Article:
|Posted by email@example.com on December 15, 2018 at 10:35 PM|
A group of Rotarians and their partners visited the central western town of Blayney recently as part of the Rotary Adopt-A-Town Project. The aim was threefold:
1. Spend money in small businesses within a country town
2. Make a connection with the local Rotary Club to identify future projects
3. Bring some cheer to local farmers and businesses and show that we care
What a successful visit we had! We stayed in hotels, we ate in restaurants and we shopped till we dropped!
On the Saturday afternoon we visited a local farm where we were taken on a tour to explain the current situation in the area. There had been some recent rain and the fields all looked quite green, but it was explained to us that this is quite deceptive, as it is just surface grass. The subsoil is still very dry and this grass (and weeds) will burn off very quickly. Unless they receive more substantial rain in the next two months the land will be dry and barren again very quickly.
We had a casual afternoon with many local Rotarians and then visited a beautiful local nursery that will be devastated if there is not further rain. We then enjoyed a wonderful dinner at one of the Rotarian’s home where 30 people enjoyed wonderful country hospitality.
On the Sunday morning we helped out at the local Blayney Farmer’s Market, providing bacon and egg rolls and sausage and onion rolls FREEE of charge to everyone! This was greatly appreciated! We also had kid’s care packs to hand out to the children that we had purchased through Care4Kids Sutherland Shire. The look on the faces of the children when they realised that we were giving them a gift and they didn’t need to pay for them was priceless!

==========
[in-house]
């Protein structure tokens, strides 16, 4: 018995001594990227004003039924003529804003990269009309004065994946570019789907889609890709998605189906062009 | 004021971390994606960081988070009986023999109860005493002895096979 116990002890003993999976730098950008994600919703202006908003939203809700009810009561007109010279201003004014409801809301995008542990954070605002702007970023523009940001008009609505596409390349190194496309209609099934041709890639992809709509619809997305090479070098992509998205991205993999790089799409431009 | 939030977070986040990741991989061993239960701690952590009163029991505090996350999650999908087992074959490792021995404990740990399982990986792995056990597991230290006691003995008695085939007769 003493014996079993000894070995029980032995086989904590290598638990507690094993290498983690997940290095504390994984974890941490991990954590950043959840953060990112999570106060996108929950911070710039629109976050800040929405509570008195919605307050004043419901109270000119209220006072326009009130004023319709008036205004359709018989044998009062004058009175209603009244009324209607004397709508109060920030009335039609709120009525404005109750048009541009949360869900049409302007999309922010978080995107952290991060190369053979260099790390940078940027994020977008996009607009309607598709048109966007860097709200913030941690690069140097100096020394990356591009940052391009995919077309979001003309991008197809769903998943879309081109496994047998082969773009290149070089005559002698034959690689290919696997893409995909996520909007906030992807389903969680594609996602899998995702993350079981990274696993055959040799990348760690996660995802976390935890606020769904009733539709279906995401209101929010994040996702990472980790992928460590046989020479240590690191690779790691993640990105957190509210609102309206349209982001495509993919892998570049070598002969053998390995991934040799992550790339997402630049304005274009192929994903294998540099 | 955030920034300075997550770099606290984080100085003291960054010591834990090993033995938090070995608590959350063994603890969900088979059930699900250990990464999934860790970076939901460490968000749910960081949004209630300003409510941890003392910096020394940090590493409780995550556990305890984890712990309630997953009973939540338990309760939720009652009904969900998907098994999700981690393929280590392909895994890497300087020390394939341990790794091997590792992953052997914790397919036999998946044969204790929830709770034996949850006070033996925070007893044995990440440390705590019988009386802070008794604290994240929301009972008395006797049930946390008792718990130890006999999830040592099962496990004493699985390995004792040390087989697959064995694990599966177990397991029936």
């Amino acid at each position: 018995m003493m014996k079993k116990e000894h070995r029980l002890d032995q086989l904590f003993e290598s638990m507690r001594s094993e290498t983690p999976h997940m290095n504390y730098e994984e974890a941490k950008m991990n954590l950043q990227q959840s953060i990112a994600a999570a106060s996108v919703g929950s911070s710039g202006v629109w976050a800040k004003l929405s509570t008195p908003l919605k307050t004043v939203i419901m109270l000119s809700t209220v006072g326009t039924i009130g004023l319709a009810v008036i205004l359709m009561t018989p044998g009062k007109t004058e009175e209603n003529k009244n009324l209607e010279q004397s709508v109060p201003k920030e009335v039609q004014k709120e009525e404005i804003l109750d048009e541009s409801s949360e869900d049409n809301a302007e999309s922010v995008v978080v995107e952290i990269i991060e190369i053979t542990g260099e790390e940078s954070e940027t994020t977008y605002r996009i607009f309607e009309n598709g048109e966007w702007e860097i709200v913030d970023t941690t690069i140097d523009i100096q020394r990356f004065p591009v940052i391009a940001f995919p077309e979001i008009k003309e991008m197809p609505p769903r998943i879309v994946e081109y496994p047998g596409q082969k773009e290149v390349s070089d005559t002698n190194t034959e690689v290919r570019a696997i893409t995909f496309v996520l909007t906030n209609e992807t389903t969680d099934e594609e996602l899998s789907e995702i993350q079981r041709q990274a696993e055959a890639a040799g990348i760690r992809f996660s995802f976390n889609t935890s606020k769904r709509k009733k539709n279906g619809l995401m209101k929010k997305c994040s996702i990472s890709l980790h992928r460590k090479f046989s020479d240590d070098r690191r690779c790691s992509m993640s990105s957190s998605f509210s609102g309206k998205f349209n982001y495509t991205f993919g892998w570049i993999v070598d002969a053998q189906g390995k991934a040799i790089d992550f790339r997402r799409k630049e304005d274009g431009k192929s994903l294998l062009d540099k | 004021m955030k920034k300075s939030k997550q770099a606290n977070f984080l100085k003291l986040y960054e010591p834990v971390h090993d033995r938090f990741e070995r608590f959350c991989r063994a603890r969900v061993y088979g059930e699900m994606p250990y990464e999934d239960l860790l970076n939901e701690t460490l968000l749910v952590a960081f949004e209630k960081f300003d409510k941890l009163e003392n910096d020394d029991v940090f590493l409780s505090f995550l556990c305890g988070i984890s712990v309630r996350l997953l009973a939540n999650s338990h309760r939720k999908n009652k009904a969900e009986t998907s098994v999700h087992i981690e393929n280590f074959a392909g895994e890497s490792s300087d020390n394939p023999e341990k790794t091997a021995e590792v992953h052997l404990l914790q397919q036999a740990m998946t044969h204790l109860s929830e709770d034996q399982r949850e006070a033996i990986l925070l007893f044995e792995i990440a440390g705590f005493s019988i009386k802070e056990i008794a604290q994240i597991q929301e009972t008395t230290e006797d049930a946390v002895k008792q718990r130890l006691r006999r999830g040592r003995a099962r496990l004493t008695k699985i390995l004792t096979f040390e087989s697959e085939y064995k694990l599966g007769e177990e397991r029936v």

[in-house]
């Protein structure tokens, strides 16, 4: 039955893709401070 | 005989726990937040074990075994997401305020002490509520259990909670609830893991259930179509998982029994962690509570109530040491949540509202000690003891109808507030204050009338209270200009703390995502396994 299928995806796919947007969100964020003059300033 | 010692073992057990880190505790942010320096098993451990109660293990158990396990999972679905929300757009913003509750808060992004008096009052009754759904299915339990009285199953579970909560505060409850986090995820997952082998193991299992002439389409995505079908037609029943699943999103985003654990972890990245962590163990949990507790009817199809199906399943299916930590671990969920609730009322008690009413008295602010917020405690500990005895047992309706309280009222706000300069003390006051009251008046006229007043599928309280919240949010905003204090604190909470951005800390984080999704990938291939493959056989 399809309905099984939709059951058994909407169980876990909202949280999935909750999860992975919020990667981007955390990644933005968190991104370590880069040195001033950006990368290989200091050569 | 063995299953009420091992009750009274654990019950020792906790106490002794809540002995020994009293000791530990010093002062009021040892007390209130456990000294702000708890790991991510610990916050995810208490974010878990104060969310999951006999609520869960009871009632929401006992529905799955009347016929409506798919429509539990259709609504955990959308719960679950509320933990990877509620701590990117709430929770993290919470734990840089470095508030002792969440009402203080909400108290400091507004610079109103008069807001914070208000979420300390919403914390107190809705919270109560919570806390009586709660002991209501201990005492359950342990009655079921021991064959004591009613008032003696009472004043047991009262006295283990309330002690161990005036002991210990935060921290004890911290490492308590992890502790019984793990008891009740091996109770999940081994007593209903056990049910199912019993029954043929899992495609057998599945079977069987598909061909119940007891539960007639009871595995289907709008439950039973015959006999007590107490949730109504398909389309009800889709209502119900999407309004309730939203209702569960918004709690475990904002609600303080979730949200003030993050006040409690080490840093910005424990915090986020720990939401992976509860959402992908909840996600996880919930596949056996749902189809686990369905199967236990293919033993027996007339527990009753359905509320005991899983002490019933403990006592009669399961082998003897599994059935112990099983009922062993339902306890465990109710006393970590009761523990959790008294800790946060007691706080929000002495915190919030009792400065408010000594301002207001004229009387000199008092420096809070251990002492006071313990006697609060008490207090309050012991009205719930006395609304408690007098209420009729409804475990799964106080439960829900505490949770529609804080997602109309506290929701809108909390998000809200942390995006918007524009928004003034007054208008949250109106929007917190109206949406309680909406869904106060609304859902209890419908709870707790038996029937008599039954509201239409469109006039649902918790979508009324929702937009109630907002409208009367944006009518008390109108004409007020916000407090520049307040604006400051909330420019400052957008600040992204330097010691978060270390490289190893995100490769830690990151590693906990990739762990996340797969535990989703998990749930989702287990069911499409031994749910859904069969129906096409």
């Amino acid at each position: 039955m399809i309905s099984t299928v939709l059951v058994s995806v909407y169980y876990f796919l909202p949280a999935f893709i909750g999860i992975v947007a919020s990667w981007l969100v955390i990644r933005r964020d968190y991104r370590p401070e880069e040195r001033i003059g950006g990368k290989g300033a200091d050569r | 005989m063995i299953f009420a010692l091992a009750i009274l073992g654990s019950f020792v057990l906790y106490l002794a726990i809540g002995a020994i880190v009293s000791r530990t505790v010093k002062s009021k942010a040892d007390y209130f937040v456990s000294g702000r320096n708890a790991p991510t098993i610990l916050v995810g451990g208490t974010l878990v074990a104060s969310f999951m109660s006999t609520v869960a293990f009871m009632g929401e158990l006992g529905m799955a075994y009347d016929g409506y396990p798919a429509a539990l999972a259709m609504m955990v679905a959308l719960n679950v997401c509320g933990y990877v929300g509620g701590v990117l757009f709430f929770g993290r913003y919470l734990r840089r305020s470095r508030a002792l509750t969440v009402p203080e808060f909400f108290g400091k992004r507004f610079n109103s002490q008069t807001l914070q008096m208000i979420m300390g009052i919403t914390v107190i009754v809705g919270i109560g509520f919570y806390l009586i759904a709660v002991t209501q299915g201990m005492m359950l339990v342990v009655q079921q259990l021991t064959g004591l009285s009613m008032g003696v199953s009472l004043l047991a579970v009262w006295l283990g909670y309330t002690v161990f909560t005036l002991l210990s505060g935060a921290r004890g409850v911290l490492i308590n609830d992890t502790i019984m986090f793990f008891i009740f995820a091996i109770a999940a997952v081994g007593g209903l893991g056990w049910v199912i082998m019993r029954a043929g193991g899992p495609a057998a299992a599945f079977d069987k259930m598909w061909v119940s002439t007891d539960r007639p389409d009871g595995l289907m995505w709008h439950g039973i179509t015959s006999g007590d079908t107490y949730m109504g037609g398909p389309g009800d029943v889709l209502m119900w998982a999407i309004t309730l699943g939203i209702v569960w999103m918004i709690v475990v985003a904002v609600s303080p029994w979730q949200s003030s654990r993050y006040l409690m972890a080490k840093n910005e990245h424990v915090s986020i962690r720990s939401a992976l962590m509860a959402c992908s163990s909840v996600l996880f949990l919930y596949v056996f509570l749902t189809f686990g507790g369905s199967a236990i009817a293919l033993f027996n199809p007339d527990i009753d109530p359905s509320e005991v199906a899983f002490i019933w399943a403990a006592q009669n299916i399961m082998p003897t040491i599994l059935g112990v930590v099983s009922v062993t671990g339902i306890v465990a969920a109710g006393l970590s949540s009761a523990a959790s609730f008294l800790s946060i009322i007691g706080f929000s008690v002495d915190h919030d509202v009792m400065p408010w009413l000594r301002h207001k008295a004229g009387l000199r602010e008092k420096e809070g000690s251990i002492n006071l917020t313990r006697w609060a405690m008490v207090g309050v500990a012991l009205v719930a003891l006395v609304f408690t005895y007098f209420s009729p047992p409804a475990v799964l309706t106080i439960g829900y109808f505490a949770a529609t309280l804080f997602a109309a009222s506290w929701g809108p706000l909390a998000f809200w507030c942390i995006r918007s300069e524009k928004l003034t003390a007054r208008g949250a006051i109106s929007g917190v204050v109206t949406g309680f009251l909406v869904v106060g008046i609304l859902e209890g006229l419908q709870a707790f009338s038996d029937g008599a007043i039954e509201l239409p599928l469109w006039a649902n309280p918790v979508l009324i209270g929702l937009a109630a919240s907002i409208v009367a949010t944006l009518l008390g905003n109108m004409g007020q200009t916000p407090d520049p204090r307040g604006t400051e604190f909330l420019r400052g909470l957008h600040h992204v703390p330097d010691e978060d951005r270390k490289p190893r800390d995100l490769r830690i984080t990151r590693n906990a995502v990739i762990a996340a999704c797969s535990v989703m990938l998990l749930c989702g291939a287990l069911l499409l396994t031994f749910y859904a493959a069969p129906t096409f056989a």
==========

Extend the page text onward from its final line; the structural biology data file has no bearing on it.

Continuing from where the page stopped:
Many locals also came up and spoke to us about how they were handling the drought. Typical of many country people, most of the people said that they were OK and that others were doing much worse than them! However, when you start talking to them a few things came out:
1. Many people are not able to access government and community funds that are available as they either have a small income that excludes them, or they find the paperwork too difficult!
2. A lot of breeding stock has been sold off so there are many more problems to come as it takes 3-5 years to rebuilt breeding stock
3. The cost of petrol, hay and other farming necessities has risen enormously
4. The recent rain has bought many weeds and they can’t afford the weed kill
5. If there is not more substantial rain before January things will be dire by June 2019
On the Monday morning we met with a local vet to see what help could be offered through the Sutherland Dog Club. Enquiries will be made further west through her contacts to see if either medical treatment or food would be best to be offered to farm dog owners.
Care packs were distributed via Blayney Rotary to small outlying schools with much delight from the children.
We have invited Blayney Rotary to visit our club and be home hosted in February so they can attend our market too!
We will return to Blayney in Easter 2019 to hand out easter eggs and FREE hot cross buns at their market! It will also be a great opportunity to review the current situation to see what other help we can provide.
This is just the beginning!